The difference between a Sole Trader and a Limited Company

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Do you know the difference between a Sole Trader and a Limited Company? Well if you don’t then we’re here to help you. Whether you’re starting up your business or you’ve been trading for years, we’re here to help you to be able to choose the right way to operate your business.

A Sole Trader

If you’re a sole trader…

You can keep all your business’s profits after you’ve paid tax on them.

  • As a sole trader, you are Self-employed.
  • You can run your own business as an individual and are self-employed.
  • Run your own business individually.
  • You’ll be personally responsible for any losses that your business makes.

You must be registered with HMRC for self-assessment and if your turnover is £85,000 or more, you must register for VAT.

From April 2021, you must register for the Making Tax Digital for VAT service.

Being a sole trader is financially better for some small businesses, but it is a risk to take on the full liability. The worst-case scenario is being forced to apply for bankruptcy, which could lead to losing your house, possessions and damaging your credit.

A Limited Company

A limited company is legally separate from its director or directors. So, you aren’t responsible if the business runs into financial problems (excluding criminal activity). And a director’s personal assets such as here, house and car, will be protected if the company is liquidated.

However, a limited company can be very complicated as there are more admin and other duties required by the director or directors. So that’s why having an accountant is usually a necessity.

A limited company must register with Companies House for a fee and name at least one director and one guarantor, who can be the same person. If a company’s turnover is £85,000 or more, it must also register for VAT and use the Making Tax Digital service from April 2021.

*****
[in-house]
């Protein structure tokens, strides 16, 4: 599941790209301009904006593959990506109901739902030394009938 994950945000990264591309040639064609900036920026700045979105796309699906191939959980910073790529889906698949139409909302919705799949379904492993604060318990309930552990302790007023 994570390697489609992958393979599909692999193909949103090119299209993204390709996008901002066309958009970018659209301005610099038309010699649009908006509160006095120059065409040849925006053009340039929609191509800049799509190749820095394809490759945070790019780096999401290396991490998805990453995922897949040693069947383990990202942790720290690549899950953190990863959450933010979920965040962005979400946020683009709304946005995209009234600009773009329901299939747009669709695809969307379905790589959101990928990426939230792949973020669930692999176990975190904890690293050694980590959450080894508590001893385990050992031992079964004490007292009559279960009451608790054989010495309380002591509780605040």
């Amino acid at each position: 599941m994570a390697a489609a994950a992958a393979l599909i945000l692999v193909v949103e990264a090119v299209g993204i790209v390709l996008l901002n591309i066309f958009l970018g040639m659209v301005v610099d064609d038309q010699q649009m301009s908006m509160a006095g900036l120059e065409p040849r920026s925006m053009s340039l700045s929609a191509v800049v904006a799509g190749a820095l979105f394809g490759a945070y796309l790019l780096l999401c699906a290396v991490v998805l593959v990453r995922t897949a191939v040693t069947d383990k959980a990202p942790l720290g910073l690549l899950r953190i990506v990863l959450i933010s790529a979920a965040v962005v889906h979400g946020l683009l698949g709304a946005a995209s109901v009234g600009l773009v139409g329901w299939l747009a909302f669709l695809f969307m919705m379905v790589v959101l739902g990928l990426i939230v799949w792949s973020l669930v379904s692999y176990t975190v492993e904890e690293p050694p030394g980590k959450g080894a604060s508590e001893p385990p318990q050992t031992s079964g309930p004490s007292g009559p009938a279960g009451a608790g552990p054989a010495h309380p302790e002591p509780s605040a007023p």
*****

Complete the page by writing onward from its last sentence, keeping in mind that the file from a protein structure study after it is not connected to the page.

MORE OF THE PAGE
Difference between getting paid – A Sole Trader VS A Limited Company

The main difference between them is the way you pay tax and yourself.

Operating as a limited company you have to pay Corporation Tax of 19% on any annual company profits. As company directors usually pay themselves both a salary and dividends, only the salary will be subject to Income Tax and National Insurance. Their yearly salary and dividends will still need to be declared in an annual tax return and they will still receive a standard Personal Allowance of £12,500 unless their total income and dividends are over £100,000.

Operating as a sole trader, you can keep all your profits after you’ve paid income tax on them. The rate of income tax you pay depends on your income. Currently, there is a Personal Allowance of £12,500 which you pay 0% on, the Basic rate £12,501 to £50,000 is 20% and the Higher rate £50,001 to £150,000 is 40%.

But which is better?

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Benefits of a sole trader

If you think you will remain a small and simple business, then being a sole trader is the best choice for you. Your accounting process will be easier, so you may not even need an accountant, simpler to pay yourself, less paperwork and you don’t need to share business information with the public, keeping your finances private.

Benefits of a limited company

If you intend to make your business larger and hire multiple employees, a limited company is a better option. You can make more profit as a limited company. Your company’s credit rating doesn’t rely on your personal credit rating, meaning you can borrow more to invest in and expand your business. If you create a popular brand and business but decide you want to do something else, it’s also far easier to sell a limited company.

Changing from a sole trader to a limited company

If you want to switch to trading as a limited company, there are several things you’ll need to do.

You may want to look into having an account ready to help you with your limited company if you don’t already have one! 

Here is a Step by Step guide from the government: step by step plan for setting up a private limited company.  

The guide will include key things such as:

  • Checking you can use your existing business name as your company name.
  • Setting up a separate business bank account, if you don’t already have one.
  • Registering your company with Companies House.
  • Working out how you want to pay yourself.
Let us know if you followed any of these tips or did something we haven’t mentioned below, we would love to hear from you! 

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